Adjusting entries are required at the end of each fiscal period to align revenues and expenses to the “right period”. For PPE, adjusting entries are done for a portion of the cost allocated to one reporting period called depreciation.

Accruals refers to adjustments that must be made before financial statements are issued. Accruals involve the following types of business transactions:

  1. expenses, losses, and liabilities that have been incurred but are not yet recorded in the accounts, and
  2. revenues and assets that have been earned but are not yet recorded in the accounts

Lecture, interactive discussion, Workshop

Participants after this training should be able to

  1. distinguish items of property, plant and equipment [PPE] from other assets of the entity
  2. identify when items of PPE qualify for recognition in the financial statements
  3. measure items of PPE on initial recognition and subsequently.
  4. identify when an item of PPE is to be derecognize or transfer to another account and account for the derecognition or transfer.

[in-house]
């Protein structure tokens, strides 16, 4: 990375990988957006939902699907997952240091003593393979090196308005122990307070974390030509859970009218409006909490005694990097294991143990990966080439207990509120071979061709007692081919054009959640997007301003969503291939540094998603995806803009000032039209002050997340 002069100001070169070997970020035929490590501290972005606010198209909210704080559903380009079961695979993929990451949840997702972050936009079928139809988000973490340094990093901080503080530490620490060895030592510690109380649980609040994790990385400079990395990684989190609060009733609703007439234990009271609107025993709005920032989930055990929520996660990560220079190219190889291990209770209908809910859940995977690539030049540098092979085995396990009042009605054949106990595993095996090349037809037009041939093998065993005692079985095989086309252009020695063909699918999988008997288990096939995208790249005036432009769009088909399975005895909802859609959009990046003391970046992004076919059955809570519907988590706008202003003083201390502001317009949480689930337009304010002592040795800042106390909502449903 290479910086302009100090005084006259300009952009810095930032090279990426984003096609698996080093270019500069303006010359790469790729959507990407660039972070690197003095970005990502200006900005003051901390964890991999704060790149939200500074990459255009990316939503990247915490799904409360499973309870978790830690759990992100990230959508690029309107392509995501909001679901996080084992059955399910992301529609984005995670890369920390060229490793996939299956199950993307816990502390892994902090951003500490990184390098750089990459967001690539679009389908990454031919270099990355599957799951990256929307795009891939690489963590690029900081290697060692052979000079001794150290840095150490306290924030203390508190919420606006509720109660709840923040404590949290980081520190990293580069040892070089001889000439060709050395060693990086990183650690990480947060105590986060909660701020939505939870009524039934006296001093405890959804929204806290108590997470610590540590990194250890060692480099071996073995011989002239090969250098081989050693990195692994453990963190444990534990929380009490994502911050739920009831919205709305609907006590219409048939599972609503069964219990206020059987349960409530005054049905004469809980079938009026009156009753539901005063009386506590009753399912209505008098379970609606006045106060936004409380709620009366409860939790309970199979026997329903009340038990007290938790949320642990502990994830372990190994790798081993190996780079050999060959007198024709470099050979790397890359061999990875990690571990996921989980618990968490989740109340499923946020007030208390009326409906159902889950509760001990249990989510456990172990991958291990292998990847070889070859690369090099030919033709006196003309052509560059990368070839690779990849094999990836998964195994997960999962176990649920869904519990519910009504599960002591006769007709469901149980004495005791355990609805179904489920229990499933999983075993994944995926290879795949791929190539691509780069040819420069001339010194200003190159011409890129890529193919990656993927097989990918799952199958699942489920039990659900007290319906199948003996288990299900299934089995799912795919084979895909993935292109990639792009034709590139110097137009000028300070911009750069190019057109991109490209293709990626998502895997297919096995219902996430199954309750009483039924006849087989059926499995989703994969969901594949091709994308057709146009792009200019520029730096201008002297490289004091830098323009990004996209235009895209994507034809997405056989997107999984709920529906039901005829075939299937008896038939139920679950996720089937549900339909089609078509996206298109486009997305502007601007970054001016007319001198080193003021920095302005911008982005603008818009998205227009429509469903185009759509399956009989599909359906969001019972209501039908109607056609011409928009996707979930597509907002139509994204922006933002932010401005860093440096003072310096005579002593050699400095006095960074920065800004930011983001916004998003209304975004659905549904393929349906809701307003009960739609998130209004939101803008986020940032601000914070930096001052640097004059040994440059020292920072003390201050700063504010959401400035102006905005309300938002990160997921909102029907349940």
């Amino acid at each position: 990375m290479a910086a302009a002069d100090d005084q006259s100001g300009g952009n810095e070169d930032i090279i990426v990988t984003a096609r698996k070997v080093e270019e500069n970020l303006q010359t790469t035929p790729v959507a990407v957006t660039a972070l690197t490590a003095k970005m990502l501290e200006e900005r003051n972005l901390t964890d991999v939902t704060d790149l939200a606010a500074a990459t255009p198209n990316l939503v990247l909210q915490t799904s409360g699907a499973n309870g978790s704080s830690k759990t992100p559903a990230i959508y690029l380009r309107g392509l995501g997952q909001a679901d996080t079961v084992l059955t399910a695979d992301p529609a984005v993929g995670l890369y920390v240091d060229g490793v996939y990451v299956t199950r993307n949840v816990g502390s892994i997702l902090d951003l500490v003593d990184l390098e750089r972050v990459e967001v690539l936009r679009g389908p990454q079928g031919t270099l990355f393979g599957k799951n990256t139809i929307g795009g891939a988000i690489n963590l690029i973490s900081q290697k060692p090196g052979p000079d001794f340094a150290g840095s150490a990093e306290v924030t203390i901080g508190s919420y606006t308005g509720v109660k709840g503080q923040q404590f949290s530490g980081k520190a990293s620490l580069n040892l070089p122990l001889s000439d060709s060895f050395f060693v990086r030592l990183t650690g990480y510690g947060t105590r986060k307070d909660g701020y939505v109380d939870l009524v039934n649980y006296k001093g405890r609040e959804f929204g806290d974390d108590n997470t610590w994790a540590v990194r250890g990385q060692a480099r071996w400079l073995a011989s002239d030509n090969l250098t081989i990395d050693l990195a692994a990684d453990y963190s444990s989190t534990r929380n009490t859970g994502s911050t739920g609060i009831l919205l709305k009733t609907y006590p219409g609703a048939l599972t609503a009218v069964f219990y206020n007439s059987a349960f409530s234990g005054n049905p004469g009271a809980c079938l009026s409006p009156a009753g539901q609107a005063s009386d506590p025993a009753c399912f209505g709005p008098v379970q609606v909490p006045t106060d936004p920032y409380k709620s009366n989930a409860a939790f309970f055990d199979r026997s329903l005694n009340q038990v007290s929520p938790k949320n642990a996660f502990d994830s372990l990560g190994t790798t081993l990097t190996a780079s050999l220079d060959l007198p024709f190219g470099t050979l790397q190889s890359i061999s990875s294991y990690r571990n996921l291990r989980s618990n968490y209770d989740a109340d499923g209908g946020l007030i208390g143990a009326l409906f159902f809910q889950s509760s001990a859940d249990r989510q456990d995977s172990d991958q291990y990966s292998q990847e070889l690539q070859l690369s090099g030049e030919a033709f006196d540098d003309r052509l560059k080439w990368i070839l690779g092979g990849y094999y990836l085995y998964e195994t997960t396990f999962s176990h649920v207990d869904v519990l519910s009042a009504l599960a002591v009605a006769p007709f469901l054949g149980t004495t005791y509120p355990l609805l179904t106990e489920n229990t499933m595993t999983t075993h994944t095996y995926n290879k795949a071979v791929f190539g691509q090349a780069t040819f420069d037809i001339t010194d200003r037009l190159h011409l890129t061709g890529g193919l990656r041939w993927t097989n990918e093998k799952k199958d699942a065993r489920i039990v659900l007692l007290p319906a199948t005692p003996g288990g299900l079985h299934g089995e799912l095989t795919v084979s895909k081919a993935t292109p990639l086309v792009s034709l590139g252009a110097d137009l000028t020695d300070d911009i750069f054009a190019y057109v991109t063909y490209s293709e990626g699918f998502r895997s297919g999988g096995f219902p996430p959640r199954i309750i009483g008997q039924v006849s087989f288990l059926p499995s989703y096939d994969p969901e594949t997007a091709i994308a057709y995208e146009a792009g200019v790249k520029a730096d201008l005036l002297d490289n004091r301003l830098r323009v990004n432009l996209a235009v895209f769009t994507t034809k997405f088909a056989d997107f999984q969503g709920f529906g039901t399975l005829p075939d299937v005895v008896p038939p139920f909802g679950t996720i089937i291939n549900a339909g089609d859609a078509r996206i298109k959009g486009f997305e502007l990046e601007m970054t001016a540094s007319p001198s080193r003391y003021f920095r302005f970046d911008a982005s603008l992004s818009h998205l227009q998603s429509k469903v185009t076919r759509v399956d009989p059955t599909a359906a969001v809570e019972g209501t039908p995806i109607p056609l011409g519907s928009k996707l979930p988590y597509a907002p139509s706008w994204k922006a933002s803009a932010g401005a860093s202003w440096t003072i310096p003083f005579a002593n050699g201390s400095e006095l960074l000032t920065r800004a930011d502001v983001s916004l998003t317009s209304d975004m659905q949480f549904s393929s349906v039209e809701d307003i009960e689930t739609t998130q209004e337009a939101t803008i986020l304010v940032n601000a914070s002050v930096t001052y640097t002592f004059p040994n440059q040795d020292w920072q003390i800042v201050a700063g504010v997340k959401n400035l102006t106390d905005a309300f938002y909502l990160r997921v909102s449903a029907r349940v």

5. demonstrate an understanding of the significant judgments that are required in accounting for f PPE
  6. enhance knowledge of accruals
  1. Introduction
  2. Definition of Terms
  3. Scope Principle
  4. Recognition Principle
  5. Measurement Principle
  6. Presentation Principle
  7. Disclosure Principle
  8. Derecognition Principle
  9. Impairment
  10. Accruals
  11.  

Financial Instruments Presentation outlines the accounting requirements for the presentation of financial instruments, particularly as to the classification of such instruments into financial assets, financial liabilities and equity instruments. The standards also provide guidance on the classification of related interest, dividends and gains/losses, and when financial assets and financial liabilities can be offset, among others.

Lecture, interactive discussion, Workshop

Participants after this training should be able to

  1. explain and apply standard-relevant definition of terms
  2. prepare journal entries to
    1. recognize initial transactions
    2. measure subsequent transactions
    3. derecognize transactions
    4. record Impairment
  3. present standard-relevant completed transactions
  4. be aware of relevant disclosure requirements
  5. appreciate illustrative examples in practice
  6. explain other issues and concerns and how they matter
  1. Introduction
  2. Definition of Terms